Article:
Ever since the Ebola virus was identified in Guinea in March 2014, the designated WHO Collaborating Centers within the Institut Pasteur and Institut Pasteur International Network have been assisting the international aid initiative via diagnostic support and epidemiological surveillance. Now, faced with the seriousness and spread of the epidemic, the Institut Pasteur and Institut Pasteur International Network are strengthening and coordinating their efforts in order to effectively fight the disease.

  • Potential strategies for limiting the hepatitis C epidemic in Egypt

    Press release | 28.08.2014

    Potential strategies for limiting the hepatitis C epidemic in Egypt

    In the fight against hepatitis C, directing preventive and curative interventions towards sufferers of chronic diseases requiring regular medical care would be an effective means of reducing transmission of the hepatitis C virus (HCV) in Egypt, and undoubtedly also in other countries with limited resources. This theory has arisen from a mathematical modeling study carried out as part of the ANRS 1211 study, conducted jointly by scientists at the Institut Pasteur, the CNAM and their fellow scientists in Egypt.

  • Streptococcus agalactiae in white blood cells (polynuclear neutrophils) in the cerebrospinal fluid of a child with meningitis (optical microscopy, Gram stain). © Claire Poyart, CNR-Strep (AP-HP, Inserm)

    Press release | 04.08.2014

    The emergence of neonatal group B streptococcal infections explained

    Scientists from the Institut Pasteur and the CNRS have recently revealed the cause behind the emergence in the 1960s of neonatal infections due to group B streptococcus. These findings prove that the sudden emergence of infections caused by this bacterium resulted from the widespread use of an antibiotic, tetracycline, from the 1950s onwards.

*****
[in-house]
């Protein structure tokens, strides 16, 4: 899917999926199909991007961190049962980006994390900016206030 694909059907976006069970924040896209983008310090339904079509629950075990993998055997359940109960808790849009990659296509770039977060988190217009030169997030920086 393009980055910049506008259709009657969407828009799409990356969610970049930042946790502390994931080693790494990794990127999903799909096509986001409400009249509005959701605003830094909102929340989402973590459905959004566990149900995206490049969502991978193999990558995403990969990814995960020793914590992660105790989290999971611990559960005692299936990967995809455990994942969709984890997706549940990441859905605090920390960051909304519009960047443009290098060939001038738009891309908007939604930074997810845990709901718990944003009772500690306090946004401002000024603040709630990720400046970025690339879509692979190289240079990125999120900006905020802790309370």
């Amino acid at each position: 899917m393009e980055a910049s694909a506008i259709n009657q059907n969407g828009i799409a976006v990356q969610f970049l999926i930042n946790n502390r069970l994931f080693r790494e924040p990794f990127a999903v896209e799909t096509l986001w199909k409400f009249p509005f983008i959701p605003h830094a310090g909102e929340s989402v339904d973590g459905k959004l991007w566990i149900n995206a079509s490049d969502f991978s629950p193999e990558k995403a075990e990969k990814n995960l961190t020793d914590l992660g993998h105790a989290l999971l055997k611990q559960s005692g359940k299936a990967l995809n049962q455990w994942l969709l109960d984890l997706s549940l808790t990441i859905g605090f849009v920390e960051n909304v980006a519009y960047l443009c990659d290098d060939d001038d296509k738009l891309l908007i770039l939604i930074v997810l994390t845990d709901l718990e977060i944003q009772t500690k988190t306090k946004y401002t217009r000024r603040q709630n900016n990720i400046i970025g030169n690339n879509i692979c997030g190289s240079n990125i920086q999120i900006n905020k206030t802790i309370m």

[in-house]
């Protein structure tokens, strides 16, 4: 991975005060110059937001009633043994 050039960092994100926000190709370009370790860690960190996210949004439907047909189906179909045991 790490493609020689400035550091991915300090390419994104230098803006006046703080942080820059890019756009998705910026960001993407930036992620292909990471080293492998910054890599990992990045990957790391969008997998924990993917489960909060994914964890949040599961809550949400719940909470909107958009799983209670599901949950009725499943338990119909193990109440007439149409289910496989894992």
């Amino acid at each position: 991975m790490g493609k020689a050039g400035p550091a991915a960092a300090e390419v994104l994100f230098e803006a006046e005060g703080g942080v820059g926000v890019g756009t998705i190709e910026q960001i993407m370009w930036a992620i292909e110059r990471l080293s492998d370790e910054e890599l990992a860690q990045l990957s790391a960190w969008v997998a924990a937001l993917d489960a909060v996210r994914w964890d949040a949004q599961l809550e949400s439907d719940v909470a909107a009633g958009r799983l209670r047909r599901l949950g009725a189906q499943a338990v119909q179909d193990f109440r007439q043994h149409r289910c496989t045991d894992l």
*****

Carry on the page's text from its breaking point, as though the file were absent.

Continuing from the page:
• Can injuries to the skin be painless? National Buruli ulcer control Programme, Benin ©OMS

    Press release | 19.06.2014

    Can injuries to the skin be painless?

    When the body receives an injury to the skin, a signal is sent to the brain, which generates a sensation of pain. Researchers have studied lesions in patients with Buruli ulcer, a tropical disease. They show that, despite the extent and severity of these wounds, they are less painful than others that seem relatively minor (e.g. scratches, low-degree burns). They discovered an analgesic mechanism that limits the transmission of pain signals to the brain. An understanding of this mechanism may be useful in developing new drugs for pain relief.

     

  • Hair bundles of the auditory outer hair cells - Mild hearing impairment may indicate greater underlying problems - © Institut Pasteur

    Press release | 12.06.2014

    Mild hearing impairment may indicate greater underlying problems

    Scientists identified mice models that mimic high-frequency hearing impairment in humans. Their work sheds light on the anomalies causing the hearing impairment and could explain the pronounced masking effect experienced by some hearing-impaired individuals when trying to discriminate high-frequency sounds in noisy environments. The scientists suggest that more substantial auditory assessments would enable clinicians to improve diagnosis of these auditory impairments.

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The Pasteur Museum is located at the Institut Pasteur, situated at: 25 rue du Docteur Roux 75015 Paris, France